Sensory and Motor Deficits

Students with an FASD may:

  • Have difficulty habituating
  • Have trouble adapting to change; having to move to a different classroom environment every hour or having a substitute teacher can be difficult
  • Have sleep problems at night that affect their performance
  • Have poor hand-eye coordination or difficulty with touch perception (writing tasks can be frustrating)
  • Need to move while learning

Academic Learning Difficulties

Students with an FASD may:

  • Have difficulty learning early skills like letter and number recognition, estimating, rhyming and sequencing
  • Have increasing struggles as learning becomes more abstract and complex (for example, algebra is much more abstract than addition or subtraction)
  • Learn better by doing, need to work with objects, or have lessons taught using a combination of visual and auditory instruction
  • Struggle with reasoning, comprehension and problem solving


Students with memory deficits from an FASD may:

  • Need directions one step at a time, multiple times
  • Appear to be deceitful when they attempt to recall a sequence of events or when they try to “fill in the blanks”
  • Lose things, forget pencils or homework
  • Need reminders and cues
  • Know something one day but not the next day, or know something learned in one location but not be able to recall the information in a different setting. This can cause challenges with translating what is learned while doing homework to a lesson in the classroom the next day.


Students with language delays or deficits due to an FASD may:

  • Have better expressive language skills than comprehension skills
  • Talk a lot without really saying a lot
  • Not understand idioms, sarcasm, nuance, or be able to “read between the lines”
  • Have difficulty describing their feelings (an abstract concept) with words

Cognitive Functioning

Students with an FASD may:

  • Score within the average range on IQ tests and appear intelligent but have lower or inconsistent performance in school
  • Require assistance managing their day or planning the necessary steps to finish projects
  • Have a widening gap between them and their peers as they enter the teen and early adult years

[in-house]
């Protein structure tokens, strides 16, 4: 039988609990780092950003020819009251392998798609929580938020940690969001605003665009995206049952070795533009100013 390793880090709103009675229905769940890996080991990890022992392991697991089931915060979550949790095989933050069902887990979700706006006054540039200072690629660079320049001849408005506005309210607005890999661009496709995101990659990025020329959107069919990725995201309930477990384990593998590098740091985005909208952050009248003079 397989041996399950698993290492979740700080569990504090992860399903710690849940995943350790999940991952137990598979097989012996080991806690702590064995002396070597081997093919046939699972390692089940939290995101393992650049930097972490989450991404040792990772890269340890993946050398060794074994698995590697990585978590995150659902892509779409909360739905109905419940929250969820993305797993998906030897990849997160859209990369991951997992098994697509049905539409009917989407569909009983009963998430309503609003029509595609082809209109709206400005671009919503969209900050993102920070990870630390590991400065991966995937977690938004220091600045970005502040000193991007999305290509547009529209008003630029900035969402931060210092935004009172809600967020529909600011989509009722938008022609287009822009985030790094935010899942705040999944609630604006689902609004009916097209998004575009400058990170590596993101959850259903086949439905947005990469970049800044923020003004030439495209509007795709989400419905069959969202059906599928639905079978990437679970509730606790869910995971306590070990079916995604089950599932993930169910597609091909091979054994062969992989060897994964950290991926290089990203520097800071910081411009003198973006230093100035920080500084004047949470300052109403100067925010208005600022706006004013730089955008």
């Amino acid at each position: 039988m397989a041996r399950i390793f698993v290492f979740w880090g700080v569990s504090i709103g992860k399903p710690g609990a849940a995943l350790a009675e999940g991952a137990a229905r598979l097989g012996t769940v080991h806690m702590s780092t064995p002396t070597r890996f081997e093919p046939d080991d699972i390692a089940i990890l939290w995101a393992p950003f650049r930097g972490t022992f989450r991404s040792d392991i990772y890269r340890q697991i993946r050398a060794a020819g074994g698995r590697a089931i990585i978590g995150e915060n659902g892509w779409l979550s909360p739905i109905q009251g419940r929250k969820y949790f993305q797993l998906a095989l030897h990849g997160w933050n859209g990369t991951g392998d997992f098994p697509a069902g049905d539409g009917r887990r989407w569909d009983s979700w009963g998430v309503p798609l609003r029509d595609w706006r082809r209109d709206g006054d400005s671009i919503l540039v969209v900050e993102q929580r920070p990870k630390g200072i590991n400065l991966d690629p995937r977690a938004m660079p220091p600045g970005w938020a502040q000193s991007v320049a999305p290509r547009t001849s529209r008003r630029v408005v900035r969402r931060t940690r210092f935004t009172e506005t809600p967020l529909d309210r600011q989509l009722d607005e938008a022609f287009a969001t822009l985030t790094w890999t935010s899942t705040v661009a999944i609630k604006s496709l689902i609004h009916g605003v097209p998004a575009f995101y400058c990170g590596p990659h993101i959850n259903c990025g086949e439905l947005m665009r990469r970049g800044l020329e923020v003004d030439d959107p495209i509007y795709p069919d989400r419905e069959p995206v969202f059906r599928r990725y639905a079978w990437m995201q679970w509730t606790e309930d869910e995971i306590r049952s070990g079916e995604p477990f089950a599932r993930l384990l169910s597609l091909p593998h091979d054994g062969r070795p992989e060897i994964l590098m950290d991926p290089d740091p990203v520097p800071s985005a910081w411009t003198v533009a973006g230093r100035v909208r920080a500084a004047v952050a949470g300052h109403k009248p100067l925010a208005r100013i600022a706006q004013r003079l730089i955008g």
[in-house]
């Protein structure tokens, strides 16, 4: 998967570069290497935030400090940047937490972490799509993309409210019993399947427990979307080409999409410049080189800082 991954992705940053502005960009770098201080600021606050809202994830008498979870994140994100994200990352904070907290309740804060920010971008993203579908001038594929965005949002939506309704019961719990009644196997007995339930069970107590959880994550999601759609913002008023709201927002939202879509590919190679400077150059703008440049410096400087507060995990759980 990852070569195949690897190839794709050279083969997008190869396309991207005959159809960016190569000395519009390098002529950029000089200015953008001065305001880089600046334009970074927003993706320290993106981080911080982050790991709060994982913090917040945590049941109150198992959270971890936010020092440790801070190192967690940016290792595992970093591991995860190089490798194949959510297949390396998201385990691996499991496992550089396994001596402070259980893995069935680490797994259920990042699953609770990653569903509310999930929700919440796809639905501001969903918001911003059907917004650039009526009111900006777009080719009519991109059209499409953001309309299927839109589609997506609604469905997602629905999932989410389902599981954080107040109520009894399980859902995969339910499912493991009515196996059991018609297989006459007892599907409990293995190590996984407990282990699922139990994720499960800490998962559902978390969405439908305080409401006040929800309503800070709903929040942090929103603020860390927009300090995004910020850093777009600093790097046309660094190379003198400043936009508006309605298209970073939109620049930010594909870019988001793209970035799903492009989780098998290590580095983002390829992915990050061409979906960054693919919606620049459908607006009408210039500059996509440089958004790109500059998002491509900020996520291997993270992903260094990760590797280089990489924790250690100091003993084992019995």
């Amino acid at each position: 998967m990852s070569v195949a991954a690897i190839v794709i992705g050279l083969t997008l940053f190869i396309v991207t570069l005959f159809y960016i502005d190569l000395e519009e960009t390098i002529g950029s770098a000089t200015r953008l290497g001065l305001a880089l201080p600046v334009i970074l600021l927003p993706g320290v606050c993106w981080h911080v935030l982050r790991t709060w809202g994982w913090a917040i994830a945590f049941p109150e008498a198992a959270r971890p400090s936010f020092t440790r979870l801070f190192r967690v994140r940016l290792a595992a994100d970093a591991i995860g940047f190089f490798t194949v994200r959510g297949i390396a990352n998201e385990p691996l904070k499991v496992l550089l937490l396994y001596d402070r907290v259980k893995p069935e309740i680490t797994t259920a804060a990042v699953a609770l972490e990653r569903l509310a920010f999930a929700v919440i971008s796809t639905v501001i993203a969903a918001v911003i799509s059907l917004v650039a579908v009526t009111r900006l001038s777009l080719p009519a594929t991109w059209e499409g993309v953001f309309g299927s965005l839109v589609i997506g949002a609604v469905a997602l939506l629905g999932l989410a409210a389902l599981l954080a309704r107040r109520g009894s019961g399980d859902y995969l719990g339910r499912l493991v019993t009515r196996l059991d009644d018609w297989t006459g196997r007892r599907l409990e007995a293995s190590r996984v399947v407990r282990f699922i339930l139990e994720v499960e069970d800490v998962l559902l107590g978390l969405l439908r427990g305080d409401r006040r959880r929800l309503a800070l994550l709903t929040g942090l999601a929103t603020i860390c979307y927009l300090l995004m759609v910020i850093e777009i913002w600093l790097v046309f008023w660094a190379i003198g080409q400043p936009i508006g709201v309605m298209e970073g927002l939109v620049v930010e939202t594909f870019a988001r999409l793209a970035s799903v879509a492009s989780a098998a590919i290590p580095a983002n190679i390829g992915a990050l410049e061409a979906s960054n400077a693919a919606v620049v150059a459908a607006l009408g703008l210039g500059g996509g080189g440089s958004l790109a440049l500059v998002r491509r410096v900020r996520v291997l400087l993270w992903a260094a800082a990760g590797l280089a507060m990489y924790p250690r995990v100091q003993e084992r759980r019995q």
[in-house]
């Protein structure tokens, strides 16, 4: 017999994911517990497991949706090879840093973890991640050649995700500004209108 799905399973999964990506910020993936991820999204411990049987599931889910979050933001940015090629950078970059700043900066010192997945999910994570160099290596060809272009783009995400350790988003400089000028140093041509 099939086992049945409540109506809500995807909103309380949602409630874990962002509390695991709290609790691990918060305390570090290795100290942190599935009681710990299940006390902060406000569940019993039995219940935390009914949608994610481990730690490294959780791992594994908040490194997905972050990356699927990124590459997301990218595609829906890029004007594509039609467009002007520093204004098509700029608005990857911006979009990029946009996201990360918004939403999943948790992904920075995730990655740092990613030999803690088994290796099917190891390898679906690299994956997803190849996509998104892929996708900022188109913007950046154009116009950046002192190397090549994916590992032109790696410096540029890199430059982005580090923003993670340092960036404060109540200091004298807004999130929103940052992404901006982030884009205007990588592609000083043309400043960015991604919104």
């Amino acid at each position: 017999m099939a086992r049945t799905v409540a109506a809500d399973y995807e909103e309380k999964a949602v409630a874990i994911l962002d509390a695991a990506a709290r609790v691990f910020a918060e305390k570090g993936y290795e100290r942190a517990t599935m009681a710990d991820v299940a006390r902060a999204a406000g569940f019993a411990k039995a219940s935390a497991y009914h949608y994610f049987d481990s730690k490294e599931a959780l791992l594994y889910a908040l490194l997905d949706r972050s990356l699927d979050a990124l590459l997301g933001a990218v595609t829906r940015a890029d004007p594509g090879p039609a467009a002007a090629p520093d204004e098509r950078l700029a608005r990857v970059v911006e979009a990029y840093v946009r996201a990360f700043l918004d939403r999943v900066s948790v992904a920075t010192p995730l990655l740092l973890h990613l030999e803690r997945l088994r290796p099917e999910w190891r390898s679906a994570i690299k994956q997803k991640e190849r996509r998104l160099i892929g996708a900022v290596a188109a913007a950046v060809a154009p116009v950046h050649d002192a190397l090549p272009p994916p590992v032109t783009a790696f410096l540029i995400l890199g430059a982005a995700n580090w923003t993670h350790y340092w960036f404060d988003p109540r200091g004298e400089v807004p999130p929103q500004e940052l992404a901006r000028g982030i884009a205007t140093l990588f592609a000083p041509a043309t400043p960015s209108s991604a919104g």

• Have slower processing ability

Behavioral Regulation

Students with an FASD may:

  • Appear “moody” or volatile
  • React with more intensity than their neuro-typical peers
  • Be easily overwhelmed or distracted
  • Perseverate (fixate on a thought or action)
  • Rage, shut down or melt down
  • Act silly and immature
  • Require the help of someone who co-regulates them when they cannot self regulate
  • Not understand why they are in trouble
  • Model the behavior of those around them
  • Withdraw and isolate themselves
  • Gravitate toward “comfort” friends
  • Self medicate with illegal substances
  • Prefer to appear ‘bad’ rather than ‘stupid’
  • Do well with people who view behaviors as separate from the person

Adaptive Skills

A student with an FASD may:

  • Be better served by planning based on what they actually do each day (adaptive behaviors) than what they might be considered able to do based on IQ or age
  • Be easily fatigued by work that requires concentration
  • Act younger
  • Learn better with role play and concrete, direct teaching
  • Struggle with a fast paced, typical school schedule
  • Need encouragement and reminders about personal hygiene
  • Be able to add and subtract but not be able to manage having a checkbook
  • Be able to tell time but struggle with time management
  • Have the intention of following through with tasks but lack the understanding of
    how to make it happen
  • Live in the moment
  • Need extra support and supervision